Writer’s Sword

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Writing a “Good” Story

Writing is easy. You can write a single letter, a number, a word, a sentence, anything. You can write books or a jumble of random words, a page or sixty-three. But making a story is where it becomes difficult.


Planning or outlining doesn’t work for everyone. If it does help you, here are some ways to do so. If it doesn’t, then you’re like me.

1) CHAPTERS: From the prologue and/or chapter one, mark out what will happen per chapter. This allows as much or as little detail as you’d like. It also keeps everything on track in a straight-forward plan.

2) PLOT POINTS: Major plot points to graph out where the story will go. Whether you determine these points by chapter, character, etc. doesn’t matter. This way grants more room for change, since there doesn’t need to be a lot of detail for what happens between the major points.

3) CHARACTER DEVELOPEMENT: The storyline will follow the character and how they develope. How the character acts determines how the story reacts. Plan a great character and their tale will follow along.

4) SUCCESS/FAILURE OF CHARACTER: Success and failure, pro, con, or antagonist, greatly affects a story. It forces the writer to ask how does the character(s) react, who is affected by the choice, where does this take them, what happens to the who/where, what measures will character(s) take to fix/break the choice that’s already made?

5) STORYLINE: Make a vague or detailed storyline, getting all your ideas written down allows as much change that is needed. It graphs out the overall plan, determines what type of characters are needed, and more.

6) EVERYTHING: Full details. Nothing is held back. The rough draft of the rough draft. Whether it’s a jumble of ideas, whether it lines up or not, that doesn’t matter. Just write it down, see where it goes, edit later.

7) WING IT: No set outline. Keep the ideas mentally and vague. Write it down, edit (minorly) as you go along. Change what needs to be changed, come up with characters when they’re needed.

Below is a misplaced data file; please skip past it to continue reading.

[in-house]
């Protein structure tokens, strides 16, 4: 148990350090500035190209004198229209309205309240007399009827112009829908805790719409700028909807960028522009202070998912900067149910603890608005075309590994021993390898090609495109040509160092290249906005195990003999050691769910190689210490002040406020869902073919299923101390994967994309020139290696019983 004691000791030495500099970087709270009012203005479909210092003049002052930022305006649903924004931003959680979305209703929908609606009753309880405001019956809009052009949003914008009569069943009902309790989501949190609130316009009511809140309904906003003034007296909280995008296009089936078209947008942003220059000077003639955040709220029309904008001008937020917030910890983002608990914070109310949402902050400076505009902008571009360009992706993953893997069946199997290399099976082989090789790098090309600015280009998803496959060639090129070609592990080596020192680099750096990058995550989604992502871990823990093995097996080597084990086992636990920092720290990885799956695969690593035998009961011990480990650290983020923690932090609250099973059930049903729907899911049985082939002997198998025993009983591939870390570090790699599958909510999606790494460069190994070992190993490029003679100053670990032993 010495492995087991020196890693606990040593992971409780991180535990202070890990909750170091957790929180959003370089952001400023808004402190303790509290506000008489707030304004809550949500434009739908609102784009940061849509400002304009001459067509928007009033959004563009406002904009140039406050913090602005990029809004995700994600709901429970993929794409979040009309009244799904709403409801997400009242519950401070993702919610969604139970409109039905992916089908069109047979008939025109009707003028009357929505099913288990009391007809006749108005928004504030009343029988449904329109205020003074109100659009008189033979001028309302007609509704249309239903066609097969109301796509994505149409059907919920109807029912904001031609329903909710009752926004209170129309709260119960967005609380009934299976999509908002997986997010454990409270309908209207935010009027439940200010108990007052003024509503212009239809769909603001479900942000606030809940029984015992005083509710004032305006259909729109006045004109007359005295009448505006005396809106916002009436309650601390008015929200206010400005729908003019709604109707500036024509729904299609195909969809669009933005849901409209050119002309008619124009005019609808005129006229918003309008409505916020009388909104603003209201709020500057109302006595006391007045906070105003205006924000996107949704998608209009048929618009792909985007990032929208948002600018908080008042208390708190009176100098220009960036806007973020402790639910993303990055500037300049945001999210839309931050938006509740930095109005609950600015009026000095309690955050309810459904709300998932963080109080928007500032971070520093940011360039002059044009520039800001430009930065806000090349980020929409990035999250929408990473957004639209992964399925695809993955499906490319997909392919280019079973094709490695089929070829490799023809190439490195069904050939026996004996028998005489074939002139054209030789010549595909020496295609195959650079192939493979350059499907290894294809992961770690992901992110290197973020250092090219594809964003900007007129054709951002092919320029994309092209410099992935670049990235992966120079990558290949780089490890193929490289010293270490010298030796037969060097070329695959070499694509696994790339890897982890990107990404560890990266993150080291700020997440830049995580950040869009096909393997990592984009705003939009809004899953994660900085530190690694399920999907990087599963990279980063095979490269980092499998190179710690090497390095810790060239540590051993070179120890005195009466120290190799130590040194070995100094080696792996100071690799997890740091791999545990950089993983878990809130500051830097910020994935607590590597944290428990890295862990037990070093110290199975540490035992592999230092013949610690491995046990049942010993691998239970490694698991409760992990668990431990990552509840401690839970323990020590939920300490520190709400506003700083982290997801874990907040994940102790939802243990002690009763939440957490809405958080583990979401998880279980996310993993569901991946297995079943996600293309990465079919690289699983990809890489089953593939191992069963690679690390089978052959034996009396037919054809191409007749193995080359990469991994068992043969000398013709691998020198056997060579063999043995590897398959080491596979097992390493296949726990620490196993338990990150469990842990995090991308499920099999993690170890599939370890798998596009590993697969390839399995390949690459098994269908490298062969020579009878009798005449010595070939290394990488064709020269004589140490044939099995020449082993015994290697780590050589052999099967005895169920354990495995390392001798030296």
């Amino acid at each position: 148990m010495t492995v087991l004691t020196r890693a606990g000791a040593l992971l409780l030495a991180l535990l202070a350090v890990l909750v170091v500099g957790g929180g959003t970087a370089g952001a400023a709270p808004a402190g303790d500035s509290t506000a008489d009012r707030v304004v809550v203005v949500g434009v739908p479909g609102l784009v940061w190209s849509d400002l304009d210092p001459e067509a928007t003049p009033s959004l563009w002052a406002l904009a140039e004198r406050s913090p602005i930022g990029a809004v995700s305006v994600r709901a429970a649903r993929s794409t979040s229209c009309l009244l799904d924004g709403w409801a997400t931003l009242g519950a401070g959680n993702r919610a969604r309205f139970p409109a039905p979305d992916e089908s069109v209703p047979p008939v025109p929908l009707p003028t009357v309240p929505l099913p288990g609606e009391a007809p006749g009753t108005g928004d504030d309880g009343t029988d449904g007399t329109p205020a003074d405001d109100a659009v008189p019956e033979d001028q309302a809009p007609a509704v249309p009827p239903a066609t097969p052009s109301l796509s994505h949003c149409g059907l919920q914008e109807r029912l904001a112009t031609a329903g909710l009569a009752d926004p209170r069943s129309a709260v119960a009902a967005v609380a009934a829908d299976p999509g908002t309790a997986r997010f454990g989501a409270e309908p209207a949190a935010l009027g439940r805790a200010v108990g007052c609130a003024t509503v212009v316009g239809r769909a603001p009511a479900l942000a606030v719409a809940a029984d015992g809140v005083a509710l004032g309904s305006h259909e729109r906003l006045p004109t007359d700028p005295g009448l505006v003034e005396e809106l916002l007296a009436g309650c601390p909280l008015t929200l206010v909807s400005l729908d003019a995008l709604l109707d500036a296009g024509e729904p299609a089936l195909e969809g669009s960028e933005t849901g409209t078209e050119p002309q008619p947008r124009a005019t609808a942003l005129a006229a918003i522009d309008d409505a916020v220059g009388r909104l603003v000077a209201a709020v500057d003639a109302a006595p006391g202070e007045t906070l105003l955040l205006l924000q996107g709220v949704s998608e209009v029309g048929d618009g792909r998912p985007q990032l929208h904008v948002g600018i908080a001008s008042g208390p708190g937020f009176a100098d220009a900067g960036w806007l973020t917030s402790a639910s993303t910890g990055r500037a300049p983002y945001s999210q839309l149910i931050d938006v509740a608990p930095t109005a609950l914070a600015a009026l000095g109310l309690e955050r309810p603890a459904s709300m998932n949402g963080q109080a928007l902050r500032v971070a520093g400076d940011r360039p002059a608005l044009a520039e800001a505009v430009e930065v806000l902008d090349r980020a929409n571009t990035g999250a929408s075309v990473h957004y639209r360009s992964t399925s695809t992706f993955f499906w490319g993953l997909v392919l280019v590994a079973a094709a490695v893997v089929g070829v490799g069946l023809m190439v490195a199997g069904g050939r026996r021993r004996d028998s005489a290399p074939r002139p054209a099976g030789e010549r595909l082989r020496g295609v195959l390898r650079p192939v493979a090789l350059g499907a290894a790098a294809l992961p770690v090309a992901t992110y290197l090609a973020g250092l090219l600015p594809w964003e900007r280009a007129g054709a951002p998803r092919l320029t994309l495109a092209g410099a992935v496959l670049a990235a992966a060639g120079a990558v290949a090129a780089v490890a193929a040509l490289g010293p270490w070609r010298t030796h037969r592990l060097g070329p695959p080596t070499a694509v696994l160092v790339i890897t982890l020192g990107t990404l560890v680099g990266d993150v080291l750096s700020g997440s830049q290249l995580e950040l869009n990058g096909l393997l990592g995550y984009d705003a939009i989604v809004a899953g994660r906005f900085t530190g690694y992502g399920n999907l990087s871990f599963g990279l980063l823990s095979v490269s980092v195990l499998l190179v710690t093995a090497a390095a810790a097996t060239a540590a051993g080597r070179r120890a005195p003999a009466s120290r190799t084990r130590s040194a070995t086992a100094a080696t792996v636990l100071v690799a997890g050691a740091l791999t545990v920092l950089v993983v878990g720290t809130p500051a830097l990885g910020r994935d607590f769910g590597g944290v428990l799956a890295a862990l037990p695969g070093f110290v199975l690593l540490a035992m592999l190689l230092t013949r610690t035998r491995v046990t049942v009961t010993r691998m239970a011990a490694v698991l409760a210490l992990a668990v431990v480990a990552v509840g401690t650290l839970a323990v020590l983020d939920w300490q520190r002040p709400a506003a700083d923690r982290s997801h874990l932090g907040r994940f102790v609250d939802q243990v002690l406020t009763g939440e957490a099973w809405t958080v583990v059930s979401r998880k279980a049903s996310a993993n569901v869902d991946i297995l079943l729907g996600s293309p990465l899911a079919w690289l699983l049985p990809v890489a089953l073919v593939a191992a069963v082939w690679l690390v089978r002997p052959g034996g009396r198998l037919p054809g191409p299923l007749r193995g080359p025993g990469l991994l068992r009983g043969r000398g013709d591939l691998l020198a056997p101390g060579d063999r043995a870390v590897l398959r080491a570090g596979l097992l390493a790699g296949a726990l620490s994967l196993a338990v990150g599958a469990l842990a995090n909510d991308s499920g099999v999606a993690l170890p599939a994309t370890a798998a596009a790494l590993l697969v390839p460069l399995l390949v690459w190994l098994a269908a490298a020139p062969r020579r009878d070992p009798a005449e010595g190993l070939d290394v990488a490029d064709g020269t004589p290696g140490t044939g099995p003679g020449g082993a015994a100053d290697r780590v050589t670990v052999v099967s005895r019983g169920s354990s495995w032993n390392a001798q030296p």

Character Names

Now that you have some sort of story idea, regardless of how detailed it is, or you’re just bored, time to find some character names.

1) SYMBOLISM: Find something that symbolizes the character. If possible, look up on “names that mean [insert symbol],”

Ex. “Names that mean night,” after reading some names, I stumbled upon Lilith, which means “belonging to the night.”

2) TIME-ZONE: Find time-zone specific names. Search up, “Popular [insert year/era] names.”

3) UNIQUE: For unique names, add your own twist to current names. Change the spelling or add onto/subtract from the name.

Ex. Lilith goes to Lylith. Can also be subtracted down to Lyth.

4) CULTURAL: Find a name that fits the character’s culture. Don’t forget to do your research.

5) RANDOM: Just find a random name you like.

Characters (Pro, Con, Antagonists, Love/Hate Interest and/or Side)

1) Who/what are they?

2) Who/what is their goal/destiny?

3) Who/what is stopping them?

4) Who/what are they stopping?

5) How do they succeed or fail?

6) Why should the story be about them?

7) Speaking patterns?

8) Personality? (Good, bad, both or none?)

9) Behavior? (Actions, reactions and interactions.)

10) Appearance?


1) Open your app, website, notebook and get ready. Grab a pen, pencil, get ready to type. Get yourself a drink, find a comfy spot.

2) Write the story that is trapped inside your head.

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About Us

Inkitt is the world’s first reader-powered publisher, providing a platform to discover hidden talents and turn them into globally successful authors. Write captivating stories, read enchanting novels, and we’ll publish the books our readers love most on our sister app, GALATEA and other formats.